On one side, there are people who demonstrated to fight against racism and to have a more diverse Finland, a change for the future, when the world is changing fast. On the other side, there are a number of Finnish people who see that there are specific policies and resources for immigrants and who have the impression that more is done for the immigrants than for Finnish citizens.
In order to reconcile these two approaches, other countries with more immigration experience, such as the USA, Canada, and Australia, which have had an active immigration policy, are representing interesting experiences in the field of multiculturalism. It would be interesting for the Finnish debate to have an analysis of these countries, which have quite different views of multiculturalism, from the American assimilation policy (the famous “melting pot”) to a certain Australian diversity.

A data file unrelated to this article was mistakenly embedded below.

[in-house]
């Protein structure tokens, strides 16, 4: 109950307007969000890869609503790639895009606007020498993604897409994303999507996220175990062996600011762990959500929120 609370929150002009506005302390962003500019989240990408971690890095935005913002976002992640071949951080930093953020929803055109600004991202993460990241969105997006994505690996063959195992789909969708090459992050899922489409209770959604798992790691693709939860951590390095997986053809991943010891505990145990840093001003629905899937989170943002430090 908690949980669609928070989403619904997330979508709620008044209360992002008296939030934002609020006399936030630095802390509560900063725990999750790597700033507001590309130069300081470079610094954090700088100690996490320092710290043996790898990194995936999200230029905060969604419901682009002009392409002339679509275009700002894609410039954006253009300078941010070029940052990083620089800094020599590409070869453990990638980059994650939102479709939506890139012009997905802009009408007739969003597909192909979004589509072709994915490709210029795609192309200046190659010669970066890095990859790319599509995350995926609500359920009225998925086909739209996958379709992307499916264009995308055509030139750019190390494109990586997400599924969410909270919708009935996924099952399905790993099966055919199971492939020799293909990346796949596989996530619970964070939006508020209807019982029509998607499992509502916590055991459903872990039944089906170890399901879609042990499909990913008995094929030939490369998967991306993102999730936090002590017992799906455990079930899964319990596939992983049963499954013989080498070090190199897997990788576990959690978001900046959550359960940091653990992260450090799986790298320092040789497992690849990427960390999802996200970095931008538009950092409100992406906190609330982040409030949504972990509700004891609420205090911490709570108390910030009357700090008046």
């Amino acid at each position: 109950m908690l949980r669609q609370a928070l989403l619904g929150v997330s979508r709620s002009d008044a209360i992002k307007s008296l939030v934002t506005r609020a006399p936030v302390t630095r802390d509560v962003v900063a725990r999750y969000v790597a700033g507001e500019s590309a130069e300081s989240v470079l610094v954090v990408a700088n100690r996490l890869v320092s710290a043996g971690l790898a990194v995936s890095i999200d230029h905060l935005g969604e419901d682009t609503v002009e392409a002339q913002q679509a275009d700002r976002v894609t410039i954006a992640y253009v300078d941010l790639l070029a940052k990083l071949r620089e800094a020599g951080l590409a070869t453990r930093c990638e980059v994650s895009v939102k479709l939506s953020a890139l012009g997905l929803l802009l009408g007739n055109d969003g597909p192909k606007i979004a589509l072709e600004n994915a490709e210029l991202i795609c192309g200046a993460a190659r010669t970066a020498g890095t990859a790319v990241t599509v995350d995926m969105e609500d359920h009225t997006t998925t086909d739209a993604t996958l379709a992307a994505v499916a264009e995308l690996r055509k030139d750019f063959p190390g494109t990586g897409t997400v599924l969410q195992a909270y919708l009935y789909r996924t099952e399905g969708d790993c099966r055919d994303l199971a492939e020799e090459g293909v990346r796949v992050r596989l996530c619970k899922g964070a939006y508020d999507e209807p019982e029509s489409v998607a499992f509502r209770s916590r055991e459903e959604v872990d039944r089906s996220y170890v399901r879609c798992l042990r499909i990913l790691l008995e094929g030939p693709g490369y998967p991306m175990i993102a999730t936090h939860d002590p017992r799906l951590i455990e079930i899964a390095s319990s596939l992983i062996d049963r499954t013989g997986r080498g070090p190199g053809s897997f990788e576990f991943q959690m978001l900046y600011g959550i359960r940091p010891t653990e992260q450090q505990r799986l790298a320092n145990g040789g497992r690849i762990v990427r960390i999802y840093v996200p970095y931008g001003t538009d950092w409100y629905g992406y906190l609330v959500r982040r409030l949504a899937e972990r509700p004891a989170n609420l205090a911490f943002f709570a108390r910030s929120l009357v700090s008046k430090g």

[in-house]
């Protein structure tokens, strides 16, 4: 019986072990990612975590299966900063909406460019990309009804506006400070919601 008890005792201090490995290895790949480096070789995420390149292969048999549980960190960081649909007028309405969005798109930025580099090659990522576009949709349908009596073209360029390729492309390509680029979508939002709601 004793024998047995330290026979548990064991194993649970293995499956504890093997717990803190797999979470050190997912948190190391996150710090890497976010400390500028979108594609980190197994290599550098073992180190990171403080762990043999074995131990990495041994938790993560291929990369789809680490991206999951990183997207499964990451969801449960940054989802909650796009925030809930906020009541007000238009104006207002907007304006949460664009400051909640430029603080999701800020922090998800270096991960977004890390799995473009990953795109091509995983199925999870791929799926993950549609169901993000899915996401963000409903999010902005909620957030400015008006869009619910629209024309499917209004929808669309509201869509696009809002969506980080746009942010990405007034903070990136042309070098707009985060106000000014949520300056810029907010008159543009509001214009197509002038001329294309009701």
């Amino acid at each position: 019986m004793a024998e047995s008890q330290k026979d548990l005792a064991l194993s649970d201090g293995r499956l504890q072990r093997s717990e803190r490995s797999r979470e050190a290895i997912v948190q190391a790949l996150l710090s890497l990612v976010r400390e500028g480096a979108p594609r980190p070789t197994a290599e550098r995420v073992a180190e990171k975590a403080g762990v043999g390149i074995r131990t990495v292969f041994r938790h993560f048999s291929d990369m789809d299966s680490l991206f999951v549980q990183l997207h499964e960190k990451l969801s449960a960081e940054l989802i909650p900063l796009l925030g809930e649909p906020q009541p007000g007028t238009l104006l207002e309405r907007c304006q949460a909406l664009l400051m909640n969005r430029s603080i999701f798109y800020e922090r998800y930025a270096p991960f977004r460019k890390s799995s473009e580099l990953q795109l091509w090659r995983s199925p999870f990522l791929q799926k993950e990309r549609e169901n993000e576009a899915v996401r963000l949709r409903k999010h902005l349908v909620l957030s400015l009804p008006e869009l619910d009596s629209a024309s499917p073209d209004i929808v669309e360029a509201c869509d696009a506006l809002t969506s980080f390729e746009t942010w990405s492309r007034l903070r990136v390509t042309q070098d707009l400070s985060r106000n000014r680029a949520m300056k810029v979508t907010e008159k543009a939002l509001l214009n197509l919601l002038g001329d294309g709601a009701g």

I personally appreciate and consider as an interesting base for discussion the following Australian declaration whose title What is Multiculturalism? clearly defines the right and obligations of all those settling in Australia:
“In a descriptive sense, multiculturalism is simply a term which describes the cultural and ethnic diversity of contemporary Australia. We are, and will remain, a multicultural society.
As a public policy multiculturalism encompasses government measures designed to respond to that diversity. It plays no part in migrant selection. It is a policy for managing the consequences of cultural diversity in the interests of the individual and society as a whole.
The Commonwealth Government of Australia has identified three dimensions of multicultural policy:
• Cultural identity: the right of all Australians, within carefully defined limits, to express and share their individual cultural heritage, including their language and religion.